After rehearsal in Field Concert Hall at the Curtis Institute of Music for our Dolce Suono Ensemble concert tomorrow, I played Syrinx from one of the balconies. In honor of our program “Debussy Painter of Song,” I chose the balcony in reference to Debussy’s song Le balcon, one of his Cinq Poèmes de Baudelaire. We’d be delighted to have you join Sarah Shafer, soprano, Natalie Zhu, piano, and me for a program of Debussy and seven Young Composers Competition winners tomorrow afternoon!
I played today’s Syrinx in honor of the great oboist Marcel Tabuteau, in the room dedicated to him at the Curtis Institute of Music. He was principal oboe of The Philadelphia Orchestra from 1915-1954, during which time he taught at Curtis. He was one of the French woodwind players brought to he United States by Walter Damrosch to play in his New York Symphony Orchestra in 1905, along with the important flutist Georges Barrère. Among Barrère’s students was William Kincaid, with whom my teacher Julius Baker studied at Curtis. Tabuteau and Barrère were some of the French artists who brought their traditions of wind playing to the United States, where they took root and became important American schools of playing through generations of students. I was fortunate to study with Richard Woodhams, Principal Oboe of The Philadelphia Orchestra who currently carries on Tabuteau’s tradition of leading the woodwind class at Curtis. We often met in the Tabuteau Room for our sessions on orchestral repertoire and wind ensemble music. It is amazing how Tabuteau’s tradition lives on at Curtis, not only through the oboe lineage from Tabuteau through John de Lancie and Richard Woodhams, but through other wind players like Donald Montanaro, retired Associate Principal Clarinet of The Philadelphia Orchestra, with whom I coached in wind quintet when I first arrived at Curtis. There are certain approaches to music hearken back to Tabuteau, such as a numbering system for dynamics, which are part of the common language we share as Curtis-trained wind players.
This afternoon’s Syrinx comes to you, with a backdrop of books, right after I taught a flute student and right before I left to hear The Philadelphia Orchestra. The concert tonight was spectacular, music of Beethoven, Berg, Webern, and Ligeti conducted by Sir Simon Rattle, with soprano Barbara Hannigan.
While soprano Sarah Shafer and pianist Natalie Zhu rehearsed Debussy’s Ariettes Oubliées for our Dolce Suono Ensemble concert on Sunday, I slipped into the Salzedo Room at Curtis to play Syrinx before returning to rehearse more of the repertoire with flute on our program.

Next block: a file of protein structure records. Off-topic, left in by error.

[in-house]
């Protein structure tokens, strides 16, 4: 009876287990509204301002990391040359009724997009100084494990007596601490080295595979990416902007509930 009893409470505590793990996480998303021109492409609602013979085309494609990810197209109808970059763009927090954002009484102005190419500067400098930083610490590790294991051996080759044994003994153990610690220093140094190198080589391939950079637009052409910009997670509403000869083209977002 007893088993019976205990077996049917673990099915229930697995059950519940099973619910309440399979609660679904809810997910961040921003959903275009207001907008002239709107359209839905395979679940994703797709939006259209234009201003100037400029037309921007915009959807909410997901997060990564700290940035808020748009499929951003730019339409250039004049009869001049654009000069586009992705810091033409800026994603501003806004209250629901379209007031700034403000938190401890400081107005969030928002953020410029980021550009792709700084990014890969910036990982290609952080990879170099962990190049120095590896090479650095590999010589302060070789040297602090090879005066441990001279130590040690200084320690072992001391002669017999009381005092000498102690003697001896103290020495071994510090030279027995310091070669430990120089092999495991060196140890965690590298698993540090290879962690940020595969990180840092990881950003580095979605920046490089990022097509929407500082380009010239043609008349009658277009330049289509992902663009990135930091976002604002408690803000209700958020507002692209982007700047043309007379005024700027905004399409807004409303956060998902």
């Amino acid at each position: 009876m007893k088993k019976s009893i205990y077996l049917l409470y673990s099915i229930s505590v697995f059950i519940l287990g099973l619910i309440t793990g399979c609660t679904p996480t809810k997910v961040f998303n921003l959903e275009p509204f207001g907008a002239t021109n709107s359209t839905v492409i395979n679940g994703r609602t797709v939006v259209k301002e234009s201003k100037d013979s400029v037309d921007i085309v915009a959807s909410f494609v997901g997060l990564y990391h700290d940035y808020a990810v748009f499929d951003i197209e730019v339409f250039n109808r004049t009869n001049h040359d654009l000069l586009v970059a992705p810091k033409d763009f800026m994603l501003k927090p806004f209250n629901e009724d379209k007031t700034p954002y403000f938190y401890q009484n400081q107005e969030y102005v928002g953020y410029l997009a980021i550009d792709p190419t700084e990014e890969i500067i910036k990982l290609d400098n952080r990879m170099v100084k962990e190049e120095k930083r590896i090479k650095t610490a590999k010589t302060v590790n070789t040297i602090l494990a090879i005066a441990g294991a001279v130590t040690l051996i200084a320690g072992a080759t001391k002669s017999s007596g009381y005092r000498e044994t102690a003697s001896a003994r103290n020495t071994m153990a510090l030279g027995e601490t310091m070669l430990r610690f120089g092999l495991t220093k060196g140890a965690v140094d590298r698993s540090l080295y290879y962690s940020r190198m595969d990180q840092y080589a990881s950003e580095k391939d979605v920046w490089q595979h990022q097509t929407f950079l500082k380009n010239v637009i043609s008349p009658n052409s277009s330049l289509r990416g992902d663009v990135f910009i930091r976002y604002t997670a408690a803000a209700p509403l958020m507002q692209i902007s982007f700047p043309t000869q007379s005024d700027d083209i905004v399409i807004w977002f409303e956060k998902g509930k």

Late afternoon sunlight streamed into the room, dedicated to the great harpist Carlos Salzedo, while I played overlooking Rittenhouse Square. I reminisced about my lessons with Julius Baker and Jeffrey Khaner in that room while I was a student at Curtis. I miss Mr. Baker, and imagined that the echoes of his glorious tone – which I heard at so many of my lessons - were in the room with me.
Syrinx on a visit to my father’s department of foreign languages at The College of New Jersey. I always feel at home surrounded by books.
May 12, the birthday of Gabriel Fauré. I played some of Fauré’s classic flute works along with Syrinx in honor of the great composer and Debussy’s elder colleague. Excerpts from Fauré’s Fantaisie, Morceau de Concours, and one of his great songs, Après un rêve, which I perform on flute.
In honor of Mother’s Day, I pair Dvorak’s Songs My Mother Taught Me with Syrinx this evening, played with love for my mother and in memory of my grandmothers. Happy Mother’s Day to all moms!
This afternoon our friend Javier came to visit my parents and me with his mother and sister, who just arrived from Mexico to attend his graduation from the University of Pennsylvania. We greatly enjoyed their company and completed a delightful afternoon with some flute music, including Syrinx.
This afternoon between taking my flutes for repairs by the excellent Mike Hammer and recording Dolce Suono Ensemble concert broadcasts I am co-hosting with Bill Zagorski at WWFM radio, I visited my father’s foreign language department at The College of New Jersey. I popped into an office for Syrinx.